BOAT TEST: RUNAWAY BAY 200FB
If you’re looking for super stability in a family fishing boat (and you happen to be taking a football team with you) look no further than the Runaway Bay 200FB pontoon boat, says Rick Huckstepp.
TEST: RUNAWAY BAY 200FB
Well here it is, the most stable fishing platform you could imagine. While it will have its limitations along the coast in sea and swell, when it comes to fishing estuaries, rivers, canals and lakes, this style of boat is hard to beat, especially if you want to fish with half a football team (and who doesn't? - Ed).
Pontoon boats are far from new, their design emanating from the early build-style of river houseboats, a style that has seen little design change over the past 40 years. What has changed is not so much the style of propulsion (they've long had outboards hanging off the back) but how that propulsion is set up. While two engines on a boat that's venturing offshore is a safer option, pontoon boats are unlikely to be too far from help. But more about that in a moment.
Runaway Bay Pontoon Boats has refined a few features, which we checked out recently on a cold gloomy day out of Horizon Shores in south-east Queensland. Several styles are available, including a luxury model that has more bells and whistles than the one that caught our eye on test day, the 200FB ("FB" denotes "fishing boat").
It's a beamy, flat platform mounted on two pontoons that run full length under deck. The diameter of each is 635mm, with a wall construction of 2.5mm, and both are sectioned off into four separate watertight compartments. This should give the crew plenty of confidence should they impale the boat on a sharp object.
Crawling around underneath the boat pre-launch, we were impressed with the welding quality, and the fixing of the pontoons to the superstructure looked solid. The timber deck is marine ply, with a good amount of sealing on the underside, while the topside is carpeted throughout.
The single 90hp Suzuki four-stroke is centrally mounted on the transom, at the aft end of a "splitter" with a very acute entry angle into oncoming water. The void inside this splitter is welded to form the 100lt standard fuel tank. A short bilge in the aft end of the module allows the tank to drain via a bung if required, into the bilge, and out of the boat via another bung.
The 200FB has a short front and rear deck, ostensibly for boarding and alighting, with no sidedeck outside the surrounding "fence" which is gated at each end.
Up to 10 passengers can move around with ease since the console and large forward "north-south" bench seat are mounted midships. The latter has a long stowage locker and all up there's enough room to put any amount of gear for day or overnight boating.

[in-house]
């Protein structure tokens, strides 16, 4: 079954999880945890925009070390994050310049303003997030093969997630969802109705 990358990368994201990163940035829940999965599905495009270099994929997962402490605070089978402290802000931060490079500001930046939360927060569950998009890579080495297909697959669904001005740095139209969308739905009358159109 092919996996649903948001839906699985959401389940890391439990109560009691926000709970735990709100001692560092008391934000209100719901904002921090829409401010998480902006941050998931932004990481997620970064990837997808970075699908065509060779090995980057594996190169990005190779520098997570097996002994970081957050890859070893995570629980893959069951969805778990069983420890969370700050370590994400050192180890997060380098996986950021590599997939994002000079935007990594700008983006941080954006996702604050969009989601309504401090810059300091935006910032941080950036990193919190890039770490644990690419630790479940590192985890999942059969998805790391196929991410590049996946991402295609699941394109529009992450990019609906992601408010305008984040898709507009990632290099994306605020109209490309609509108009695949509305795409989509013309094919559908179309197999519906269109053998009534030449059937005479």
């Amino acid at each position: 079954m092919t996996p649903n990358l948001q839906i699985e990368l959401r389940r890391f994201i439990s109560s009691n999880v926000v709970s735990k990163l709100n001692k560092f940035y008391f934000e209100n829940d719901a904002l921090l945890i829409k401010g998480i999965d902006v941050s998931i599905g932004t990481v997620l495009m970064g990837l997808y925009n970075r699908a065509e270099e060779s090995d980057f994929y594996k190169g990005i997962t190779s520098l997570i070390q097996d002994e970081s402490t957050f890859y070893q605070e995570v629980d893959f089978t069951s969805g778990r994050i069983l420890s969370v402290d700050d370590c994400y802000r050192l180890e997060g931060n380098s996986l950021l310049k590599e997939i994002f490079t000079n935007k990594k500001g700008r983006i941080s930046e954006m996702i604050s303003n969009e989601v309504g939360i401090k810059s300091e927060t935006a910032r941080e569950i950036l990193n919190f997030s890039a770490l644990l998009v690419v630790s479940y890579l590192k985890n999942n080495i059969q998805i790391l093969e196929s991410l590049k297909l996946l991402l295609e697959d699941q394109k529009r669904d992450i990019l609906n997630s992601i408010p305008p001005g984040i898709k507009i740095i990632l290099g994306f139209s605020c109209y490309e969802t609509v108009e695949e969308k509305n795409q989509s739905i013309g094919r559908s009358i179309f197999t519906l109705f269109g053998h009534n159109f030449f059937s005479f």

The centre-console features a tall Perspex windscreen that can unlock and fold down to rest on the front bench seat, leaving the base of the console anchored to the deck. The twin-battery kit is installed in the bottom of this console, but if you think you'll need more stowage space, the helm seat opens to expose another massive void.
The manufacturer has obviously been cautious not to over-engineer the fitout due to the inherent weight that would result (the BMT package is sailing close to 2000kg). Therefore, the thickness of the materials used in construction is sufficient without being excessive. However, extra strength for the superstructure was added with corner bulkheads that also serve as stowage compartments, and there's a module midway port and starboard with sidepockets.
We estimate the WOT speed of this boat at around 27kts (50kmh), and with so much planing area the holeshot isn't really noticeable. Rather, it accelerates quickly and remains relatively flat in attitude. While its bow wave is generated right at the forward end of the pontoons there's little spray, but solid water that dissipates.
As can be expected in a boat where the bow and stern ends are the same beam, sharp turns are out of the question, but it's responsive to the helm. On the other hand, manoeuvring in reverse is a direct affair so coming to a jetty or wharf will present no problems.
Horsepower-wise the Suzuki 90 was heaps, but if you wanted to carry the 10 people allowed it might be slightly underpowered. On the other side of the coin, if you want to just cruise around canals and calm waters, a family affair would require fewer horses, making this a more economical purchase. No doubt about this one: it's maximum fishability, with stability!
On the plane...
Massive amounts of storage
Reasonably solid build
Rated for 10 people
Dagging the chain...
No sharp turning
Limited coastal range
Specifications: Runaway Bay Pontoon Boats 200FB
Price as tested: $48,817
Options fitted: Motor (Suzuki DF90),
instruments, galvanised trailer
Priced from: $26,013
Type: Pontoon boat
Length: 7.4m Beam: 2.5m
Weight: 1230kg (boat and motor)
People (day): 10
Max. rec. HP: 140
Min. rec. HP: 60
Max transom weight: 200kg
Make/model: Suzuki DF90
Type: Four-stroke, four-cylinder, 16-valve DOHC
Gear ratio: 2.59:1
MANUFACTURED & SUPPLIED BY
Runaway Bay Pontoon Boats
155 Ford Road,
Rochedale, Qld, 4123
Phone: (07) 3440 9000
Originally published in TrailerBoat 261.
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